The FIRST stands for:
- Information and
- Resources for
- Survivors of
Since 2019, this partnership between YWCA and the King County Prosecuting Attorney’s Office has been helping survivor-defendants. Survivors FIRST helps criminalized survivors get domestic and intimate partner violence services. They aim to identify and address these issues in a culturally appropriate approach.
Community Diversion Program
By addressing some of the root causes of why individuals commit their first felony, CDP’s goal is to:
- Prevent future crime Improve loss recovery outcomes for harmed parties.
- Decrease racial disproportionality in the criminal justice system.
- Save taxpayer dollars.
- See better outcomes for the community and those individuals—both in the short- and long-term.
- Help eligible people with first-time, non-violent offenses using a restorative form of accountability.
In the CDP context, a restorative form of accountability includes that you:
- Not contest the allegations against you.
- Take part in a required needs assessment administered by Public Health.
- Sign a release of information.
- Connect and meet with a community partner.
This will address the individual social/behavioral/material needs identified by Public Health.
CDP does not take cases involving:
- Violent offenses
- Gun crimes
- Weapons offenses
- People with repeat felony offenses
Each participant only has 1 opportunity to take part in this process. If you don't follow these steps, or you reoffend while in the program, the case returns to the Prosecutor’s office for filing.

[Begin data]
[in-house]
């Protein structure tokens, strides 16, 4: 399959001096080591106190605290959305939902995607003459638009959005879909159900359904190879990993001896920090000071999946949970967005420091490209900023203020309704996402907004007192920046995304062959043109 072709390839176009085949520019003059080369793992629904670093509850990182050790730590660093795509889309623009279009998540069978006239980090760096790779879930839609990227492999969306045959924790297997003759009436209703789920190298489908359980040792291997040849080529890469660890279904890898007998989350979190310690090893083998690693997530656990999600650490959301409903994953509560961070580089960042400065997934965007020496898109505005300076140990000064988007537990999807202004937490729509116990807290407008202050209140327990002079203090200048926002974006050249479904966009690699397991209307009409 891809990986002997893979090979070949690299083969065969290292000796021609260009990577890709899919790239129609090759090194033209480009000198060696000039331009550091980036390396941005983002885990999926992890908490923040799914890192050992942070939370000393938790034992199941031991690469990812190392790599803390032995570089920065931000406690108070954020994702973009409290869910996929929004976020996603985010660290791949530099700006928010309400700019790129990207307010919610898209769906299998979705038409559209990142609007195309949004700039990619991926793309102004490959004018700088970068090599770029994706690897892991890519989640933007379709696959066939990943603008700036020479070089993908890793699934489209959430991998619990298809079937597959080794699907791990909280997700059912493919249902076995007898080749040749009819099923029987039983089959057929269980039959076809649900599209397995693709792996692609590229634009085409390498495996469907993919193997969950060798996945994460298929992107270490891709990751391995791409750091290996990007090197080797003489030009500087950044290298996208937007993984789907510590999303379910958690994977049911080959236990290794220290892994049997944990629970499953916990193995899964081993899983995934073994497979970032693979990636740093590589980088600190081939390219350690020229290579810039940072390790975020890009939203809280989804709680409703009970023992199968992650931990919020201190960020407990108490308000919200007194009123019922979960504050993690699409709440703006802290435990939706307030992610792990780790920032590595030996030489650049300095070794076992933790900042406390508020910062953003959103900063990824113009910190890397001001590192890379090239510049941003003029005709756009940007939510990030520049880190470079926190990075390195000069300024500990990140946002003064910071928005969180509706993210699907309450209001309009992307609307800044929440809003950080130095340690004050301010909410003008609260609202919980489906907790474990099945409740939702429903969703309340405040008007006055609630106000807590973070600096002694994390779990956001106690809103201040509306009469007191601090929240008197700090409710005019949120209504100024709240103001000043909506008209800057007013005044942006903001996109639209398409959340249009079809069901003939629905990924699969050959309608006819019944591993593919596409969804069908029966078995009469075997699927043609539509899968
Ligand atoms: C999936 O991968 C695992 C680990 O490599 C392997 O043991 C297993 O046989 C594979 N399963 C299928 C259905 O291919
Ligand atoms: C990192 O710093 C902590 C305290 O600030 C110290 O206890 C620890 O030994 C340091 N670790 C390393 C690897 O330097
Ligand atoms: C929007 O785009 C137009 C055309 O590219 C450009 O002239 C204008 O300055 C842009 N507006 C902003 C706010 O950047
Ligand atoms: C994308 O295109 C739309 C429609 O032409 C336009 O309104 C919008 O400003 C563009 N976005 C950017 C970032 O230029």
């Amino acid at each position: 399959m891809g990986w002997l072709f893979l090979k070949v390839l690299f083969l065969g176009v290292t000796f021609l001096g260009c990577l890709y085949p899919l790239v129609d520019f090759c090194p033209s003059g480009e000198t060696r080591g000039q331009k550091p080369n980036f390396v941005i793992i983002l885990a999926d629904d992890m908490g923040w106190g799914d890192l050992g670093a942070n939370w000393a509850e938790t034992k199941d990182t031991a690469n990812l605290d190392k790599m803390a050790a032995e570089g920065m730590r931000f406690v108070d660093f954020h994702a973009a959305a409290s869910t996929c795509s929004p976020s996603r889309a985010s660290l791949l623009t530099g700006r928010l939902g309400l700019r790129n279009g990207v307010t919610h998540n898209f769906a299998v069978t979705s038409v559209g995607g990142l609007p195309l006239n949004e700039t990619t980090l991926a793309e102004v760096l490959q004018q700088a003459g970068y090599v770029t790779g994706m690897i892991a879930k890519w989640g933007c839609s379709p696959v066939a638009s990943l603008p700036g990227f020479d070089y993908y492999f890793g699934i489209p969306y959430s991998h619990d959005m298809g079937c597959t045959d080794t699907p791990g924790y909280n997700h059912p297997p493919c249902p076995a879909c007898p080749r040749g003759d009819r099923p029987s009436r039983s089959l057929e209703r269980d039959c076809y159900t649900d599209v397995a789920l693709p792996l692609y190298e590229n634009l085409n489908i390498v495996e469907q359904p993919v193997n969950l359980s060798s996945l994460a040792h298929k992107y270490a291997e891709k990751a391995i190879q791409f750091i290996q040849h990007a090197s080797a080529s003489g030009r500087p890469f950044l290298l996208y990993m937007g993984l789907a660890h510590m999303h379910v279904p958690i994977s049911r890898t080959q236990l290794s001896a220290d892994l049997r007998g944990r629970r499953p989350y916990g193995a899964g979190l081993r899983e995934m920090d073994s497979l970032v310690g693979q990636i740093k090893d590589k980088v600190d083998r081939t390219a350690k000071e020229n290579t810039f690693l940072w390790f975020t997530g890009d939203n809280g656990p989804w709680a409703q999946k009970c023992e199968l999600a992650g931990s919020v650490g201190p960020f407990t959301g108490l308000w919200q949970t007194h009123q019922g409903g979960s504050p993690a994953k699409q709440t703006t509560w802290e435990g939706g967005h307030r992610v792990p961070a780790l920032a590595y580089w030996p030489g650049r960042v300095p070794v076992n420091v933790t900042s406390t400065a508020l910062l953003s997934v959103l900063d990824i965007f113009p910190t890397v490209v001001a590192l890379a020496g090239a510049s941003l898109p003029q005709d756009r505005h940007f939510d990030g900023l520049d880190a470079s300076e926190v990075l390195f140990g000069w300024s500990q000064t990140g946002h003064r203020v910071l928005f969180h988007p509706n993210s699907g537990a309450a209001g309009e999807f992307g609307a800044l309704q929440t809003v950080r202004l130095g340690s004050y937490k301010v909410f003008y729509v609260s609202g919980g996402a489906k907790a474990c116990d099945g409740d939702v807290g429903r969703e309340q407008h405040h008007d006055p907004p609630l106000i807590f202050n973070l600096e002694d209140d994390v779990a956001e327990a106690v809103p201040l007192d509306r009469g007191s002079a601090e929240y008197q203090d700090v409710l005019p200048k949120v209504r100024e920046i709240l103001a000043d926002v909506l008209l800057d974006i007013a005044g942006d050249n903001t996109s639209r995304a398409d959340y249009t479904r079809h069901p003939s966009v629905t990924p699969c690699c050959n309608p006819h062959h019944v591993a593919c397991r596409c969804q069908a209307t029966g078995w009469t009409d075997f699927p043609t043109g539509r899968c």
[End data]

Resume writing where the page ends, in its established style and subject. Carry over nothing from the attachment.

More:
Law Enforcement Assisted Diversion (LEAD)
Seattle’s Law Enforcement Assisted Diversion (LEAD) program launched in October 2011. It is the first known pre-booking diversion program for people arrested on narcotics and prostitution charges in the United States.
LEAD comes from a multi-year collaboration involving a wide range of organizations, including:
- The Defender Association’s Racial Disparity Project
- The Seattle Police Department
- The ACLU of Washington
- The King County Prosecuting Attorney’s Office
- The Seattle City Attorney’s office
- The King County Sheriff’s Office
- Evergreen Treatment Services
- The King County Executive
- The Washington State Department of Corrections
Officers can send low-level drug or prostitution offenders to local services instead of jail. This helps improve public safety and public order. It also aims to reduce the criminal behavior of people who take part in the program.
Therapeutic Alternative Diversion
The Therapeutic Alternative Diversion (TAD) Program helps those charged with property offenses. It can be up to $2,000 of restitution owed from the offense.
The King County Prosecuting Attorney’s Office (KCPAO) and the Department of Public Health (DPH) partnered to create this program.
TAD provides access to local services instead of continuing through the mainstream legal system. This diversion program is for both pre-charging (before the case is filed) and post-charging (after the case has been filed.)
The KCPAO reviews each Expedited Felony case referred for criminal charges. We also look at the criminal history of the individual. If your case is eligible, KCPAO sends referral paperwork to the Public Health TAD Care Coordinators. You then participate in an intake process.
If you use the service providers, you will not have a criminal referred charged in District Court. Or if you were charged in District Court, you can have your pending criminal charge dismissed.